A San Diego man pleaded guilty yesterday to shipping meth to addresses in Somerville and Provincetown.
According to the US Attorney's office, Leonard Leseman, 58, sent more than 30 meth packages to Robert Annette in Somerville and Provincetown between 2011 and 2013:
Leseman and Annette communicated via text message to discuss the logistics for orders, shipments and payments. For example, regarding a package that Leseman sent Annette, Leseman advised him: "You'll see 3 blind mice eating ice cream." After Leseman mailed the package from San Diego, Postal Inspectors in Massachusetts seized the package and opened it pursuant to a search warrant. Inside the package were three toy mice and an ice cream maker with four ounces of methamphetamine hidden inside.
Leseman faces sentencing Sept. 14. Annette and other defendents, who include Lawrence Ligocki of Chelsea; and Scott Hill of Somerville have also pleaded guilty and are also awaiting sentencing.
MassDOT reports that ridership on the only only-in-Boston commuter rail line increased 25% during the first of two fare-free weeks in May - and 44% the second week - but then dropped back down to normal light levels when the fares came back.
US Rep. Michael Capuano contributed roughly $50,000 from his congressional campaign coffers to fund the experiment, aimed at promoting use of the line, on which the state is spending more than $100 million to add more and new stations.
According to MassDOT:
An increase in total trips occurred during the two-week period, though this increase did not extend after the sponsored service expired. During the first week of the program, the number of weekday trips increased by approximately twenty-five percent (an additional 550 one-way trips per day or fourteen passengers per train) compared to the week before. The second week of the free-fare period showed an increase of forty-four percent from the week before the program. This is approximately 1,000 additional one-way trips per day or twenty-five more passengers per train. In the inbound direction, the additional trips were primarily in the morning peak and at 4 p.m. In the outbound direction, the additional trips were primarily in the afternoon peak and early afternoon.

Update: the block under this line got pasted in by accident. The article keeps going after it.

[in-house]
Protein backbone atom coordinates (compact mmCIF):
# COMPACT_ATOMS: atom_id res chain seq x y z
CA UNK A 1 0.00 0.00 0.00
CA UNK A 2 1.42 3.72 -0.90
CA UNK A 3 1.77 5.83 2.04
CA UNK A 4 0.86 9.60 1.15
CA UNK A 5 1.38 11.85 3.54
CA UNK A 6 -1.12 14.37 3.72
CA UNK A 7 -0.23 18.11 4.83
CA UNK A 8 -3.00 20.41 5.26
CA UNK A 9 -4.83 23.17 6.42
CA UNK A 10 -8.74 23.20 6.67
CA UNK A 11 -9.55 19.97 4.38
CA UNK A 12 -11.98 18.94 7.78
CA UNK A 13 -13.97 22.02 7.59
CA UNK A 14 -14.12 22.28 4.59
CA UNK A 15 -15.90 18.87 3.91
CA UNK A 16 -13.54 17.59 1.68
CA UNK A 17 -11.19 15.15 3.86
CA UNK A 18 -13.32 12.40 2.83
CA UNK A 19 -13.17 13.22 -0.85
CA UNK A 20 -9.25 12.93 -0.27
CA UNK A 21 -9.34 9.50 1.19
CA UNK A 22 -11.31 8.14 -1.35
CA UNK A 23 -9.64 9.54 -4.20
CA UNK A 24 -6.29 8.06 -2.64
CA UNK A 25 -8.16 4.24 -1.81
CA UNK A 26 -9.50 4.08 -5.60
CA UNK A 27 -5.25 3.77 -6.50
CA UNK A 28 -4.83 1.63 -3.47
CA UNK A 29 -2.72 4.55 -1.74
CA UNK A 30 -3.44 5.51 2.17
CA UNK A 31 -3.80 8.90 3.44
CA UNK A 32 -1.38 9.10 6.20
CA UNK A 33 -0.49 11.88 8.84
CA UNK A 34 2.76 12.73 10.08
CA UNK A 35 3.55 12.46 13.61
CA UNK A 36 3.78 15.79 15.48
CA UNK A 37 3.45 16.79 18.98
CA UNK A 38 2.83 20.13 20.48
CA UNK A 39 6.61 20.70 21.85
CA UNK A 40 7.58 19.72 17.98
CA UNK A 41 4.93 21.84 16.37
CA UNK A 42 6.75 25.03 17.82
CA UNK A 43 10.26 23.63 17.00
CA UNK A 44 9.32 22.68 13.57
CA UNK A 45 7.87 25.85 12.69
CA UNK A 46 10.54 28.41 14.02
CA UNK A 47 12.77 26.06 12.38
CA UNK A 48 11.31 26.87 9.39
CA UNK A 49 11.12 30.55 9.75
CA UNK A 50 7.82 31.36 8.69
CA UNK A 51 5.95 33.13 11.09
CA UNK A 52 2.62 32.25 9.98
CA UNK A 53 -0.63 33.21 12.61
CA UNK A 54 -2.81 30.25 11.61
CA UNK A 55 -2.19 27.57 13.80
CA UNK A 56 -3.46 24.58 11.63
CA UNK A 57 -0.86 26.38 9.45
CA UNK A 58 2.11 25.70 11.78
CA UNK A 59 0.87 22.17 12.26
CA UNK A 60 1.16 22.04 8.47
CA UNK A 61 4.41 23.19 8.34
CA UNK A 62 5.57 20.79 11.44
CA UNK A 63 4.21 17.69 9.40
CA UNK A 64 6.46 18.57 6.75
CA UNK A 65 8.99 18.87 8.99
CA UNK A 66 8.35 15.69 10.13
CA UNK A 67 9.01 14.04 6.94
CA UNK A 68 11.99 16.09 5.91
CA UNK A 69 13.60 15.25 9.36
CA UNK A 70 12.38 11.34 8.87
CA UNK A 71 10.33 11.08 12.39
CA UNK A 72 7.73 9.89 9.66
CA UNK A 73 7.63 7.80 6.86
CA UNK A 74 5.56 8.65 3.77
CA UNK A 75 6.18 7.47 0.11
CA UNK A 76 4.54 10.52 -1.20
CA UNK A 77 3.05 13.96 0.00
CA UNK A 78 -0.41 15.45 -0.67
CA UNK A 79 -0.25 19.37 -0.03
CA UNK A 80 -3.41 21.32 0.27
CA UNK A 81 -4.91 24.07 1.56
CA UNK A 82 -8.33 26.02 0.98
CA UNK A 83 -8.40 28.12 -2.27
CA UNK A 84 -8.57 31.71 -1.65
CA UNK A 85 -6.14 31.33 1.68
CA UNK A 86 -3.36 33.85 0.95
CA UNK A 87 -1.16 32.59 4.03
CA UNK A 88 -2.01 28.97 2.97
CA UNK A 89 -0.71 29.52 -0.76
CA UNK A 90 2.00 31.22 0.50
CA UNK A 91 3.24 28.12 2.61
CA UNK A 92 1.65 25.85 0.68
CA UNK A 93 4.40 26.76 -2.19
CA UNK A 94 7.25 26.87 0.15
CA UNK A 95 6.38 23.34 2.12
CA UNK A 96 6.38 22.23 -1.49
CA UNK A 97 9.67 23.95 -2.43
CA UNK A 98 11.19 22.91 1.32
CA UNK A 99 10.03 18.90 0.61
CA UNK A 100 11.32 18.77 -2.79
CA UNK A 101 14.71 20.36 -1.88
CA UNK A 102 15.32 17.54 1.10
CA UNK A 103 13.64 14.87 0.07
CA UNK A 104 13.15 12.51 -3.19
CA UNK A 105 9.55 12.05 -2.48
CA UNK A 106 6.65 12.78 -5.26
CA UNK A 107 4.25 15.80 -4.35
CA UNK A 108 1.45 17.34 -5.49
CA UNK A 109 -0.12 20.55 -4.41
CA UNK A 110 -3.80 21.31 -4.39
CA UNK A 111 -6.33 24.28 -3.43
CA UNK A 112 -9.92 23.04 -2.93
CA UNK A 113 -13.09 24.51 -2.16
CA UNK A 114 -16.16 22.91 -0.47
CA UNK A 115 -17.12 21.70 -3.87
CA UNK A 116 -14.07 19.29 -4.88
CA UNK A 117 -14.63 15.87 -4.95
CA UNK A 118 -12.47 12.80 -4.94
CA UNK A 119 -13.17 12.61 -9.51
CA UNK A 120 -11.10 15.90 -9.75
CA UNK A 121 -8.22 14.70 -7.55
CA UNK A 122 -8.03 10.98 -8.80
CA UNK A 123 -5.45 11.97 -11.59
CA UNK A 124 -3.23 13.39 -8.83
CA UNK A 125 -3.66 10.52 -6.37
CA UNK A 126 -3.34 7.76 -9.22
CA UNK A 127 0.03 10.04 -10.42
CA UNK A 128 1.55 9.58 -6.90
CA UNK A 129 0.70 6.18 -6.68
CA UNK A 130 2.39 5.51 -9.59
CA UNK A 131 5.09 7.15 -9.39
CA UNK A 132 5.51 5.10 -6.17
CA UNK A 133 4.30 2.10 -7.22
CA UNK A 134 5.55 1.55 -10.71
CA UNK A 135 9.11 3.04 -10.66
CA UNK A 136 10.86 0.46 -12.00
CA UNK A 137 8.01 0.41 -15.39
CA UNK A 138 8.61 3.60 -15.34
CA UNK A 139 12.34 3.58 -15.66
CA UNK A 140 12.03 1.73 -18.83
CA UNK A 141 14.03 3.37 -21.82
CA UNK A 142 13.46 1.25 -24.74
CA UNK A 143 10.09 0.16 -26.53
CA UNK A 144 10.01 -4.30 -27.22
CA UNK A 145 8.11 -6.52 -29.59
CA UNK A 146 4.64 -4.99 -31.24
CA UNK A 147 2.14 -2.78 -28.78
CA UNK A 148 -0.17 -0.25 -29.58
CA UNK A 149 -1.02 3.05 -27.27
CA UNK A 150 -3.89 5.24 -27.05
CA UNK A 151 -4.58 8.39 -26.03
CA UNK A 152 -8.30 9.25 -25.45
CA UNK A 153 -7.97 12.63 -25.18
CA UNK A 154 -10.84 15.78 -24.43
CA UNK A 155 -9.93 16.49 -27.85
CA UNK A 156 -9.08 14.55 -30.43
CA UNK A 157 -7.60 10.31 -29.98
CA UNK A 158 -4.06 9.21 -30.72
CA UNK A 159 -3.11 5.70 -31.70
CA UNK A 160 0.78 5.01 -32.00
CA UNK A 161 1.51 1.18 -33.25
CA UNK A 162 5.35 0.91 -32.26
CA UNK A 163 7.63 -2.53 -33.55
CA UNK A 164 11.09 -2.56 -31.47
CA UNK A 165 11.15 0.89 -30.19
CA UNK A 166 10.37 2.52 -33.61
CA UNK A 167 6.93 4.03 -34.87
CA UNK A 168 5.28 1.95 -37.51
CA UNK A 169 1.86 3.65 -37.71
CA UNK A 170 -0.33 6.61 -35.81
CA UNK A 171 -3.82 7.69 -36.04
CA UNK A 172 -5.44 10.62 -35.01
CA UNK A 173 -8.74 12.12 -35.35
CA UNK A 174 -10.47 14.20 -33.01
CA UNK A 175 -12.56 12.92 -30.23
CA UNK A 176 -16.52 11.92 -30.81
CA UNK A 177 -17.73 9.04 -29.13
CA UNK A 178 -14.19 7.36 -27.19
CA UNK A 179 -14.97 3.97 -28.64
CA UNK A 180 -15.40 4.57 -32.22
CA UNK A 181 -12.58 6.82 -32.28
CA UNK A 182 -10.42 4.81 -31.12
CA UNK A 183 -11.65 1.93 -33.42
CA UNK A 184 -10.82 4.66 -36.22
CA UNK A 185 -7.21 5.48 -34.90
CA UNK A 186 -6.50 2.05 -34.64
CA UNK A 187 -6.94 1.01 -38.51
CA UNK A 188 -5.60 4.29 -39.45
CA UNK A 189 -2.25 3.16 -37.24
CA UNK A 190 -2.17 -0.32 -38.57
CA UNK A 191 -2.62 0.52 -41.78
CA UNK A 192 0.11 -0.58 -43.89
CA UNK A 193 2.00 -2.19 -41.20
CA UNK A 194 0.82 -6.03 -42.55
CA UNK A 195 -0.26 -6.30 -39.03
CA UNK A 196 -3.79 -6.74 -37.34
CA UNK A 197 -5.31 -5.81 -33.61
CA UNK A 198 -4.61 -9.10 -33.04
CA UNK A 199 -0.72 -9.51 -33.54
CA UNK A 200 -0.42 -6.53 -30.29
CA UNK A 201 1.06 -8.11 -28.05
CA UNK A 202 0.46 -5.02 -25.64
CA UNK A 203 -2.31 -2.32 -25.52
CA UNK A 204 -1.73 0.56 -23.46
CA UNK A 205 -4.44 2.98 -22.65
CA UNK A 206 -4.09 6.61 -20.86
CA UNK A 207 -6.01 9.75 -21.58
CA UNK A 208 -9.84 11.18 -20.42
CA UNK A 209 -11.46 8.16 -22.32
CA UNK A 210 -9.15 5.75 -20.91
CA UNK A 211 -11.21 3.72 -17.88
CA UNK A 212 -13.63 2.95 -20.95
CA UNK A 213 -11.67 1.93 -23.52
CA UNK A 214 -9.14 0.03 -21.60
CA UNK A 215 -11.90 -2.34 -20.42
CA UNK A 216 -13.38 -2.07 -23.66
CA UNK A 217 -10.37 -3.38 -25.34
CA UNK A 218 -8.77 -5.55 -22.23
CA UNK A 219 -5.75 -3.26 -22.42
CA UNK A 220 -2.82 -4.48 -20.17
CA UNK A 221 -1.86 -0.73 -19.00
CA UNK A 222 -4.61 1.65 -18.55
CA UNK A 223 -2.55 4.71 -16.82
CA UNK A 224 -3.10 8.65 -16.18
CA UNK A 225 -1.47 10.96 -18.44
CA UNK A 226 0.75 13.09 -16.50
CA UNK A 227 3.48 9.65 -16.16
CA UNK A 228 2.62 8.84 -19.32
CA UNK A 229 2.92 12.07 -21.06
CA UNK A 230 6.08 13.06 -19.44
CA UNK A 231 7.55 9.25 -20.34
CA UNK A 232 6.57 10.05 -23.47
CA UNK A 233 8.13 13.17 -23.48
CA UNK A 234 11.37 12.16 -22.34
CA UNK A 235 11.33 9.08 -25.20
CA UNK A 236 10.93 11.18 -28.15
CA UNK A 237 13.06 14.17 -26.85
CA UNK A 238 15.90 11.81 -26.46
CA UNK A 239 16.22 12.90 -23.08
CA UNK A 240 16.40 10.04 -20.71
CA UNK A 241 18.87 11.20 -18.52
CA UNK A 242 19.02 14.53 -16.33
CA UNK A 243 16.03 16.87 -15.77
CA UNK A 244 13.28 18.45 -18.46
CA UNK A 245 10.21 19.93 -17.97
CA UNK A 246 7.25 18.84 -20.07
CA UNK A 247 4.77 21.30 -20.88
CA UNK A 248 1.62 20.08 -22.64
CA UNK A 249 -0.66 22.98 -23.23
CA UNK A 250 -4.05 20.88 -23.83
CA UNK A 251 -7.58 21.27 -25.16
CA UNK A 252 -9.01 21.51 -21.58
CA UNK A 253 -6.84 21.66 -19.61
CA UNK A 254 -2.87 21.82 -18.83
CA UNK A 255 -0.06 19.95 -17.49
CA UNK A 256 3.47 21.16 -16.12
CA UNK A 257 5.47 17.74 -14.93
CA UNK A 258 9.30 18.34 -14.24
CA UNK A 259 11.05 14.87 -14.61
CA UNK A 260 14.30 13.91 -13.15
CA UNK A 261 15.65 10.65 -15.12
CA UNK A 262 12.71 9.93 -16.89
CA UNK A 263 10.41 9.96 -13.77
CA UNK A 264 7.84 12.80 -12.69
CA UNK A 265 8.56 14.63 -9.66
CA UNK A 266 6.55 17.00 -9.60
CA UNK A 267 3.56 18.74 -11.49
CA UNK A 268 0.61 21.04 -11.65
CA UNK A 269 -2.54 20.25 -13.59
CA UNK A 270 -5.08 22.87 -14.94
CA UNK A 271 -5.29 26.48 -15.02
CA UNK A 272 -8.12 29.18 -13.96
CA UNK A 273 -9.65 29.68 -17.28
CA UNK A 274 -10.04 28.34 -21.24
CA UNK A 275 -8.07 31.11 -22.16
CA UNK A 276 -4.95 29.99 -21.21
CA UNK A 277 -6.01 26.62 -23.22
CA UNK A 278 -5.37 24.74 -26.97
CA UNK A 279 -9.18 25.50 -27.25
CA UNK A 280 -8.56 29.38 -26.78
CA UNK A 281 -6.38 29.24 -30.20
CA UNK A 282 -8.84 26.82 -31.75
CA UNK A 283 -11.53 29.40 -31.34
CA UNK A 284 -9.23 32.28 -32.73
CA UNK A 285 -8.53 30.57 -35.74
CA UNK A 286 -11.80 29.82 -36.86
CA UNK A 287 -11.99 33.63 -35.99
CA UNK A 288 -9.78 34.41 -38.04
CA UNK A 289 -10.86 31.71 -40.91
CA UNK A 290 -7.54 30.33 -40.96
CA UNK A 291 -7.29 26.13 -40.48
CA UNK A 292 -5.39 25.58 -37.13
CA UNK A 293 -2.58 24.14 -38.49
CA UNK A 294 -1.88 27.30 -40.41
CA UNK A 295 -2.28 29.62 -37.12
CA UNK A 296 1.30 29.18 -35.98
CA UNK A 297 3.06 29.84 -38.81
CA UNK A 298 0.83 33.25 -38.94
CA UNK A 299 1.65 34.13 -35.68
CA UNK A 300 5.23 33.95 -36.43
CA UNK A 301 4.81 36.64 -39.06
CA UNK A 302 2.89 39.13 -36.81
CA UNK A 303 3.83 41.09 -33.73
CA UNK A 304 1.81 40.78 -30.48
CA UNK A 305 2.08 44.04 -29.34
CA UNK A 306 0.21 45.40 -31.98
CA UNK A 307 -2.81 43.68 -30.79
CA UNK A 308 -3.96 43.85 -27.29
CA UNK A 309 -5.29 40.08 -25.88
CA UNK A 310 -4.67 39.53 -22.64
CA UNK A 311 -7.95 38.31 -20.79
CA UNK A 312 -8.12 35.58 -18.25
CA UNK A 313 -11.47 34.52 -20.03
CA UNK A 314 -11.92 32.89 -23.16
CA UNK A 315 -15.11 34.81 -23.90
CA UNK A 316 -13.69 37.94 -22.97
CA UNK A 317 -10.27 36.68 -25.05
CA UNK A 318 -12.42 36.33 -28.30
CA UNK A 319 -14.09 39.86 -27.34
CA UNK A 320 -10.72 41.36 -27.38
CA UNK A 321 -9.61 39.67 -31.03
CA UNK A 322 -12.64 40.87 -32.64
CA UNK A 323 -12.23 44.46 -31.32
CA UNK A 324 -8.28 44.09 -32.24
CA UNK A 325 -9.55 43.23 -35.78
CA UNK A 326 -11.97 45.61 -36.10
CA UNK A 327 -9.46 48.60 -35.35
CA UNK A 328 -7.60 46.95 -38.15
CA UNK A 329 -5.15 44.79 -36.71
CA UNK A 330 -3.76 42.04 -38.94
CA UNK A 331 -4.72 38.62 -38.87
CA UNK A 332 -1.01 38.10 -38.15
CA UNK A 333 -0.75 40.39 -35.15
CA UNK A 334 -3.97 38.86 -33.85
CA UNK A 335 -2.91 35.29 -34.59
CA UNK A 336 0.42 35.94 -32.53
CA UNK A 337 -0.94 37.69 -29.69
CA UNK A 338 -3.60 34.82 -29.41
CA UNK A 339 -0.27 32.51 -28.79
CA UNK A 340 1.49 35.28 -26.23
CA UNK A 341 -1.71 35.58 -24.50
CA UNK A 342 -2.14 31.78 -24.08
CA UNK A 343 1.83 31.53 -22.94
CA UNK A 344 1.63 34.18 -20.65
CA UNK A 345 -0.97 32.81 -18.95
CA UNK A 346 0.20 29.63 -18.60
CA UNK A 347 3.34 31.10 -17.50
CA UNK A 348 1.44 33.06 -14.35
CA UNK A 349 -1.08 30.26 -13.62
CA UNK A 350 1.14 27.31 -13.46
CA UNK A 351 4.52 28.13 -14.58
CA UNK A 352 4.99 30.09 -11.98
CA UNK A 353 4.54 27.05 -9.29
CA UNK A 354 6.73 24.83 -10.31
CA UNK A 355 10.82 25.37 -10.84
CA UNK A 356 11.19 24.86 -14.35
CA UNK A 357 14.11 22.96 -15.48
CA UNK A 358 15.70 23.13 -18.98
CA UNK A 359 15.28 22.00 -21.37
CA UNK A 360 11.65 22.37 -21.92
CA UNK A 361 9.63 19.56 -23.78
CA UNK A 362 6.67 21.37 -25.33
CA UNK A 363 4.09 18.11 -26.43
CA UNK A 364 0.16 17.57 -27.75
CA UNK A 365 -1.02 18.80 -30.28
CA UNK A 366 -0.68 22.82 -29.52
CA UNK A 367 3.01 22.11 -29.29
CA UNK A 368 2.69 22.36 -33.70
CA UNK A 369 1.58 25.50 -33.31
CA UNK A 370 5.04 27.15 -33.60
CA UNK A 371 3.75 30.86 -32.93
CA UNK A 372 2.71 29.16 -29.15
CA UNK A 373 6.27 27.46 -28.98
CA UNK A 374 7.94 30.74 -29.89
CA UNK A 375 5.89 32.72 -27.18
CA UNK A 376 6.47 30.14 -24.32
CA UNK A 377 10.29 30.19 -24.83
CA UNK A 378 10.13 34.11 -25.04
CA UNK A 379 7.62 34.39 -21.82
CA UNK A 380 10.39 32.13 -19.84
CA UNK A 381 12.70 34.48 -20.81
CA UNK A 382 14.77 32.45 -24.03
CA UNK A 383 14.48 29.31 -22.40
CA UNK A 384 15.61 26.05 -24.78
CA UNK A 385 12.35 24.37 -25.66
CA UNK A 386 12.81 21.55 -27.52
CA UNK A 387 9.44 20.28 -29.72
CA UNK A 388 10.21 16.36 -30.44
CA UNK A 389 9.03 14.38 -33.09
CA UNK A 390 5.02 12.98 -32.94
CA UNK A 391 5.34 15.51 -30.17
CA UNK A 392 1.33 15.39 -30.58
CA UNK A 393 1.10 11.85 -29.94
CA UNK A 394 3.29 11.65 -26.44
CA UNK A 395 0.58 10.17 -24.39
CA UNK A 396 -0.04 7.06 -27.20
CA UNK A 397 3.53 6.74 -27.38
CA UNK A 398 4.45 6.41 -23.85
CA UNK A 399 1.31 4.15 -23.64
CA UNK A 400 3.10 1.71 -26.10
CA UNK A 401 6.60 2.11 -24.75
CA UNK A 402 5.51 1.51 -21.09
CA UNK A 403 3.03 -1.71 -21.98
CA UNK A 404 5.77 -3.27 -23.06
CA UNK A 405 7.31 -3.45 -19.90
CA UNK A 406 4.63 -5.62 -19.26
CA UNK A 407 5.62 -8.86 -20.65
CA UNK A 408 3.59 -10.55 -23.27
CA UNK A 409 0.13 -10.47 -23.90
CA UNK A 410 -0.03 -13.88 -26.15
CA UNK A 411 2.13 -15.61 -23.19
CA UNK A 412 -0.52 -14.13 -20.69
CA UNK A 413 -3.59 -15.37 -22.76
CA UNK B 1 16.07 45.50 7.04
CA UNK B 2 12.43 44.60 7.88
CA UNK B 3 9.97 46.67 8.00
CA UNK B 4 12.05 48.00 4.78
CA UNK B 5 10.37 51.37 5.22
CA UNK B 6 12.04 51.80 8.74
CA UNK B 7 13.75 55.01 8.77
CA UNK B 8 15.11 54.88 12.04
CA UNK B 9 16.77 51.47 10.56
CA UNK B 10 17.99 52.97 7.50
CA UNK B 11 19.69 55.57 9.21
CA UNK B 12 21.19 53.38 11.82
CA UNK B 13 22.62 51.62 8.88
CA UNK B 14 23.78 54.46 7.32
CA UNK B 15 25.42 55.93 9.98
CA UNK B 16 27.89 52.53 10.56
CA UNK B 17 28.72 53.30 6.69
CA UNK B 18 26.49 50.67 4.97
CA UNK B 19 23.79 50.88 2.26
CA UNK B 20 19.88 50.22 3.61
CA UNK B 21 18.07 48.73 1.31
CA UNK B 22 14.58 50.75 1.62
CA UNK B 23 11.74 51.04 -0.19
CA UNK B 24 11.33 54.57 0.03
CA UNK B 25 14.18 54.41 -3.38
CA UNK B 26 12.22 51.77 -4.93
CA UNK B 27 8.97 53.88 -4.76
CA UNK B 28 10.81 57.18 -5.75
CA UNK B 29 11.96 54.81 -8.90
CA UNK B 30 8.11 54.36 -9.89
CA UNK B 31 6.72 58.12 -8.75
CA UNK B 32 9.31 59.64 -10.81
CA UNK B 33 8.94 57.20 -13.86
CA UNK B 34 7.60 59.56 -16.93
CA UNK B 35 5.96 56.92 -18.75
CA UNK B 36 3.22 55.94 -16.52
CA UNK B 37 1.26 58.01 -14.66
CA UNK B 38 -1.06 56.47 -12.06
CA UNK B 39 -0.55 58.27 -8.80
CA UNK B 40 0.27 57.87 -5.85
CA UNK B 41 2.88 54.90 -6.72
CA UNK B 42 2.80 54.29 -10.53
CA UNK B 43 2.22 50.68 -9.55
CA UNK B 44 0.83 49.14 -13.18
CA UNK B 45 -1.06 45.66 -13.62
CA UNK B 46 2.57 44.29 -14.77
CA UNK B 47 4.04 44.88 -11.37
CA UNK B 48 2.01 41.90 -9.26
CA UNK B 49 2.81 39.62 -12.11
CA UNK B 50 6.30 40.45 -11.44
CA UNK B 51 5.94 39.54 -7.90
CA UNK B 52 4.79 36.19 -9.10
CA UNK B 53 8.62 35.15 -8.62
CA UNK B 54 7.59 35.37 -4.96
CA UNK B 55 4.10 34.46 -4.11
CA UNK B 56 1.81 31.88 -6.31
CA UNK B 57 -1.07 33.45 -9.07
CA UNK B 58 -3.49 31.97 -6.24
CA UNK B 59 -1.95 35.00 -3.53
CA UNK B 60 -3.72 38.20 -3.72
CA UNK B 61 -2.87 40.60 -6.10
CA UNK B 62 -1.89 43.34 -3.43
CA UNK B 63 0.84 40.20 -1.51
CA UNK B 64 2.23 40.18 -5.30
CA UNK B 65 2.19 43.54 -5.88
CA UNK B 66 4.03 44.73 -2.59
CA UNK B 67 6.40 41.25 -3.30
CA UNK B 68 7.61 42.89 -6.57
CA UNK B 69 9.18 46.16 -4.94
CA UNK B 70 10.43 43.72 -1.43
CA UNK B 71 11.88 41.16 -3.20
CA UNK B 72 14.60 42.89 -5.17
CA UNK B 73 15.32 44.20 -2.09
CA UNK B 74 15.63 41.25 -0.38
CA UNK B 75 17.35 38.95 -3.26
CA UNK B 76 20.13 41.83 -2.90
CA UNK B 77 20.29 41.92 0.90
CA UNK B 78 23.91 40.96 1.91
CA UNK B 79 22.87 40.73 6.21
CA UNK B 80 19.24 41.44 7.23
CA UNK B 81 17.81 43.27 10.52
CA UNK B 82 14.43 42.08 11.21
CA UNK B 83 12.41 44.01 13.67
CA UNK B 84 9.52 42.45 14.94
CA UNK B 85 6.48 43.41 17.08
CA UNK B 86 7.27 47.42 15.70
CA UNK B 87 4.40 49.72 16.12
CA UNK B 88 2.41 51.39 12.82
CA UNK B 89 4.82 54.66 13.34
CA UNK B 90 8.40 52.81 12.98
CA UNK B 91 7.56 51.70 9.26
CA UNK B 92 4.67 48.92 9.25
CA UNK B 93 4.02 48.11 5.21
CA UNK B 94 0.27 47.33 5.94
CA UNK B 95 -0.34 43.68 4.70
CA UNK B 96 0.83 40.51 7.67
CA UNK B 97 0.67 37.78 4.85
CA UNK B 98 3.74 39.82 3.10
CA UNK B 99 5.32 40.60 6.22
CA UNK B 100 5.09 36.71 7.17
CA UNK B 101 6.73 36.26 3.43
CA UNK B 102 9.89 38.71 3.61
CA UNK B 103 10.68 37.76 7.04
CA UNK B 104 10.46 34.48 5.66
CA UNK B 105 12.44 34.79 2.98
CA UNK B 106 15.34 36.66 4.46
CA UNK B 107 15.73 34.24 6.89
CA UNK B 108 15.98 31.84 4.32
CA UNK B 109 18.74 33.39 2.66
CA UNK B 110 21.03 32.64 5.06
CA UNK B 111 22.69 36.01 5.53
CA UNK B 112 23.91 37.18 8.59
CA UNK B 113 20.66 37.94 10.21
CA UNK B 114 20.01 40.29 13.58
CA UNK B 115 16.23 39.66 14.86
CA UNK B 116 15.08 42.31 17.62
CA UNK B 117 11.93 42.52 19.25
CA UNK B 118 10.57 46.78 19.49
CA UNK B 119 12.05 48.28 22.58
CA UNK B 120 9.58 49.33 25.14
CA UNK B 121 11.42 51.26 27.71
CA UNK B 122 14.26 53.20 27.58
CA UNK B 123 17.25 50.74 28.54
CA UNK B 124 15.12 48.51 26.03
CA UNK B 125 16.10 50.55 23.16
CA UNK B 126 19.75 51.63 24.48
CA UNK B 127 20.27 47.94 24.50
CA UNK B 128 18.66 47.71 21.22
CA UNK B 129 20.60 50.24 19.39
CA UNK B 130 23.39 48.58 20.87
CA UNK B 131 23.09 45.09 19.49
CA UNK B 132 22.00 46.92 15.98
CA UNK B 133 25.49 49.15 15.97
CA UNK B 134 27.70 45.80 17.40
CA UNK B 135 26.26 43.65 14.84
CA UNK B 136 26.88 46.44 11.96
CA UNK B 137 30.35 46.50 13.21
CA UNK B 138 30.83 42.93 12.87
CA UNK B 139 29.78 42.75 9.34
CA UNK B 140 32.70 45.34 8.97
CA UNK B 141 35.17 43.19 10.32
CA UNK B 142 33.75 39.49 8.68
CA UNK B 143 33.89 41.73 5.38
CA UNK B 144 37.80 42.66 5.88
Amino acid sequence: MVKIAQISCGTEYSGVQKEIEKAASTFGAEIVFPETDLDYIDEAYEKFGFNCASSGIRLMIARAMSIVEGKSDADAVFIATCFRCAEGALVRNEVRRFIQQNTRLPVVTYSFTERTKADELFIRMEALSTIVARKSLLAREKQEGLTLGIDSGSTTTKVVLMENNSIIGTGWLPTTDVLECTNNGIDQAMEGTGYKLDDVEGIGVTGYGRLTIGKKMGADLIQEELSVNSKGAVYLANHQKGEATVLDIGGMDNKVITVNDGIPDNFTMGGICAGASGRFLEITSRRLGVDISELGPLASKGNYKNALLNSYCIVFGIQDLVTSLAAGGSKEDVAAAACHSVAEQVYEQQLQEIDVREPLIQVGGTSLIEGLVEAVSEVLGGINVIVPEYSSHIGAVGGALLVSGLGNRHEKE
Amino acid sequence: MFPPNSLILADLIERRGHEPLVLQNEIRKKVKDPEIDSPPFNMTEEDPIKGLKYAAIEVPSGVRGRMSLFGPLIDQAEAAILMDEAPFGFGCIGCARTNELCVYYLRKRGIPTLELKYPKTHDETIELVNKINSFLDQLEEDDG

Despite ridership falling back to non-free levels, advocates remained optimistic more people will eventually find their way to the commuter line, which has subway-levels fees, except at the end of the line at Readville - especially if the T increases the frequency of trains. In a statement, the Fairmount Indigo Transit Coalition said:
The Fairmount Indigo Transit Coalition appreciates Congressman Capuano’s bold step of sponsoring free rides to demonstrate the need for strong service on the Fairmount/Indigo Line. The FITC is excited about how our community mobilized to support bringing about a dramatic increase in ridership during the two weeks of sponsored free rides. We look forward to continuing to work with our elected officials, the City, and MassDOT/MBTA to improve service and make the Fairmount Line the best possible.